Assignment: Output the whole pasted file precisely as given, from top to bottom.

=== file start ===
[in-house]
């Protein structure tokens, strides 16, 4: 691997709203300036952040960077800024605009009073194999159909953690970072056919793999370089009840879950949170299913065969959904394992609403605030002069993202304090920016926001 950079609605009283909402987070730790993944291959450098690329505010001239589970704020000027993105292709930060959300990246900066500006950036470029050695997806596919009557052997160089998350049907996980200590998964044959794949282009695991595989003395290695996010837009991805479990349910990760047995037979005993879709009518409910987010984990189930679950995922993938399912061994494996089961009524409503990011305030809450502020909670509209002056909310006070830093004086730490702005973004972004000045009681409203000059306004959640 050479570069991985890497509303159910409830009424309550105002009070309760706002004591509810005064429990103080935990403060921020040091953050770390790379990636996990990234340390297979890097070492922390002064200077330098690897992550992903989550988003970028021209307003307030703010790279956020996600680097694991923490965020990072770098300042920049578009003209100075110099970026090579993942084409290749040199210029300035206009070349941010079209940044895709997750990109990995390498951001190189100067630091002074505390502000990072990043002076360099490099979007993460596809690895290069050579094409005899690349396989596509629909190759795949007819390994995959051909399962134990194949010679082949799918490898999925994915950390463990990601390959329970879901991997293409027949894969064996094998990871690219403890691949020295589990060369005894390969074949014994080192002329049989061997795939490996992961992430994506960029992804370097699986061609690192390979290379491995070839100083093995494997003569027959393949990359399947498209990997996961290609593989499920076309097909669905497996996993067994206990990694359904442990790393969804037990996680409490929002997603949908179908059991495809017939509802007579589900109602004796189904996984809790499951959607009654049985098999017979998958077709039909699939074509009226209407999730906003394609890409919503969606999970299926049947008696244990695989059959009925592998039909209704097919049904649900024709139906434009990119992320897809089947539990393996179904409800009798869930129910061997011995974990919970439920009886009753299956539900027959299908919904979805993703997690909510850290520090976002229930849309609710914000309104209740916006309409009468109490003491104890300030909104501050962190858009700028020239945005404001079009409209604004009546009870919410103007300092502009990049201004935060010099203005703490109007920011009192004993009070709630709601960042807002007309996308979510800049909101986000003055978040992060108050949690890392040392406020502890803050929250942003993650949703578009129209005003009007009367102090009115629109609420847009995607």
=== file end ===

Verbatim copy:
[in-house]
């Protein structure tokens, strides 16, 4: 691997709203300036952040960077800024605009009073194999159909953690970072056919793999370089009840879950949170299913065969959904394992609403605030002069993202304090920016926001 950079609605009283909402987070730790993944291959450098690329505010001239589970704020000027993105292709930060959300990246900066500006950036470029050695997806596919009557052997160089998350049907996980200590998964044959794949282009695991595989003395290695996010837009991805479990349910990760047995037979005993879709009518409910987010984990189930679950995922993938399912061994494996089961009524409503990011305030809450502020909670509209002056909310006070830093004086730490702005973004972004000045009681409203000059306004959640 050479570069991985890497509303159910409830009424309550105002009070309760706002004591509810005064429990103080935990403060921020040091953050770390790379990636996990990234340390297979890097070492922390002064200077330098690897992550992903989550988003970028021209307003307030703010790279956020996600680097694991923490965020990072770098300042920049578009003209100075110099970026090579993942084409290749040199210029300035206009070349941010079209940044895709997750990109990995390498951001190189100067630091002074505390502000990072990043002076360099490099979007993460596809690895290069050579094409005899690349396989596509629909190759795949007819390994995959051909399962134990194949010679082949799918490898999925994915950390463990990601390959329970879901991997293409027949894969064996094998990871690219403890691949020295589990060369005894390969074949014994080192002329049989061997795939490996992961992430994506960029992804370097699986061609690192390979290379491995070839100083093995494997003569027959393949990359399947498209990997996961290609593989499920076309097909669905497996996993067994206990990694359904442990790393969804037990996680409490929002997603949908179908059991495809017939509802007579589900109602004796189904996984809790499951959607009654049985098999017979998958077709039909699939074509009226209407999730906003394609890409919503969606999970299926049947008696244990695989059959009925592998039909209704097919049904649900024709139906434009990119992320897809089947539990393996179904409800009798869930129910061997011995974990919970439920009886009753299956539900027959299908919904979805993703997690909510850290520090976002229930849309609710914000309104209740916006309409009468109490003491104890300030909104501050962190858009700028020239945005404001079009409209604004009546009870919410103007300092502009990049201004935060010099203005703490109007920011009192004993009070709630709601960042807002007309996308979510800049909101986000003055978040992060108050949690890392040392406020502890803050929250942003993650949703578009129209005003009007009367102090009115629109609420847009995607």